| Michaela Fisher

Dogs that Lend a Helping Paw

We all love our canine companions, and we are all aware of the many benefits they bring to our lives. Some dogs have special titles, such as Emotional Support Animal, Therapy Dog, or Service Dog. But what do these words mean? Are they all the same? Read on to find out!

Emotional Support Animal (ESA)

You may have heard of an ESA before. In short, an ESA is an animal that helps someone diagnosed with any number of mental or physical illnesses. Essentially, ESAs are similar to service dogs but without the very specific and extensive training. An ESA can help boost a person’s self esteem, help them be more social because the ESA can act as a sort of “security blanket”, help people feel more safe or generally more comfortable, keep their owners motivated and active, decrease the symptoms of their owners diagnosed illness and give the person a sense of purpose.

An Emotional Support Animal does not have to pass any standardized test or have a specific certification. In order to get an ESA, a person must go to their doctor and ask if an ESA is right for them.

Therapy Dog

A therapy dog is a dog that is trained to provide affection, comfort and love to people in hospitals, nursing homes, schools and disaster areas. They help people that suffer from anxiety, depression, bipolar/mood disorders, panic attacks, and other emotional/psychological conditions. They are trained much differently than a service dog.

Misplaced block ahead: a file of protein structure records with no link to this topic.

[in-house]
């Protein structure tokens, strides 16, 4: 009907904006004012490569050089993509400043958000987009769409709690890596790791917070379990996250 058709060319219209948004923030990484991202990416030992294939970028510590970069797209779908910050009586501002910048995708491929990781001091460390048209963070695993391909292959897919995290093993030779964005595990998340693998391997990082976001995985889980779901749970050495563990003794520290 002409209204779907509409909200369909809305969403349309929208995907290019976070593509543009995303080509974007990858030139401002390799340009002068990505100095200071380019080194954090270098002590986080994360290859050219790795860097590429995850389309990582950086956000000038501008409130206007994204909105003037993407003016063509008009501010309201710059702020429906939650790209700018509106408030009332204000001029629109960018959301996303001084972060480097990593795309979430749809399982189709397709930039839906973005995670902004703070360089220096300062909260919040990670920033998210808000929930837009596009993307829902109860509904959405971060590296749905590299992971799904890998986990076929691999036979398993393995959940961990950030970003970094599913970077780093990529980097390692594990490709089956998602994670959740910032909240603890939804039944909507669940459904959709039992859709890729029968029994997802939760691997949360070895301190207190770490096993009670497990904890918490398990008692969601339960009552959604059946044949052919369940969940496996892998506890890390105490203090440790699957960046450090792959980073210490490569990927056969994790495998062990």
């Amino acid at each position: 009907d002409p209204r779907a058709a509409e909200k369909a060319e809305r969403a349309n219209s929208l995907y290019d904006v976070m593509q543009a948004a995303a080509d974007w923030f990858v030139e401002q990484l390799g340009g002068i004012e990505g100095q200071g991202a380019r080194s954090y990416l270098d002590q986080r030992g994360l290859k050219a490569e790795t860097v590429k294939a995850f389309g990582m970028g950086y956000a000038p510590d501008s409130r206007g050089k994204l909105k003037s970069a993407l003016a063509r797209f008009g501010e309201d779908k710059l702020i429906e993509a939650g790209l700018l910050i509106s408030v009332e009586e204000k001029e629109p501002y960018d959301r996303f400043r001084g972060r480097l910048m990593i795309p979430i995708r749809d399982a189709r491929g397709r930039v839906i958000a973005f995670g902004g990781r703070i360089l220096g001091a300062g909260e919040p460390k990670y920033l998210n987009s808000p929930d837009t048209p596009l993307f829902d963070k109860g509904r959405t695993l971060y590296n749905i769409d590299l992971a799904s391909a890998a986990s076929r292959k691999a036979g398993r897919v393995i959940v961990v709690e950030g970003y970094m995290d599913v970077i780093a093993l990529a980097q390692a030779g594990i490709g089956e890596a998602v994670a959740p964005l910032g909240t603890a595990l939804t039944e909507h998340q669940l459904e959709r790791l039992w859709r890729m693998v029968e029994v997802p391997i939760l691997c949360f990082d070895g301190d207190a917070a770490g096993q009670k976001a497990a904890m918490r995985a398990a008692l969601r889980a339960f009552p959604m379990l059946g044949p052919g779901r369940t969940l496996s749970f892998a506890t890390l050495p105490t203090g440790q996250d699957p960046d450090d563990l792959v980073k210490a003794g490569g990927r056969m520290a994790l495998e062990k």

A therapy dog must pass a test with their handler in order to become a therapy dog. This test includes showing that a dog likes people and is respectful to them. A dog must be able to “leave it” and be okay with wheelchairs and walkers. A therapy dog must remain up to date on their certification and wear appropriate identification when working as a therapy dog.

20200416-Hyacinth-the-Therapy-Dog-Visits-EOC-MN-01 | Flickr

Service Dog

The Americans with Disabilities Act defines service dogs as any guide dog, signal dog, or other animal who is trained to provide assistance to an individual with a disability. These dogs might do things such as help the blind or alert for seizures. A service dog often spends over a year training unlike a therapy dog or ESA. Service dogs have certain times when they are a “working” dog and are allowed in spaces where other animals aren’t allowed, and are not supposed to be touched.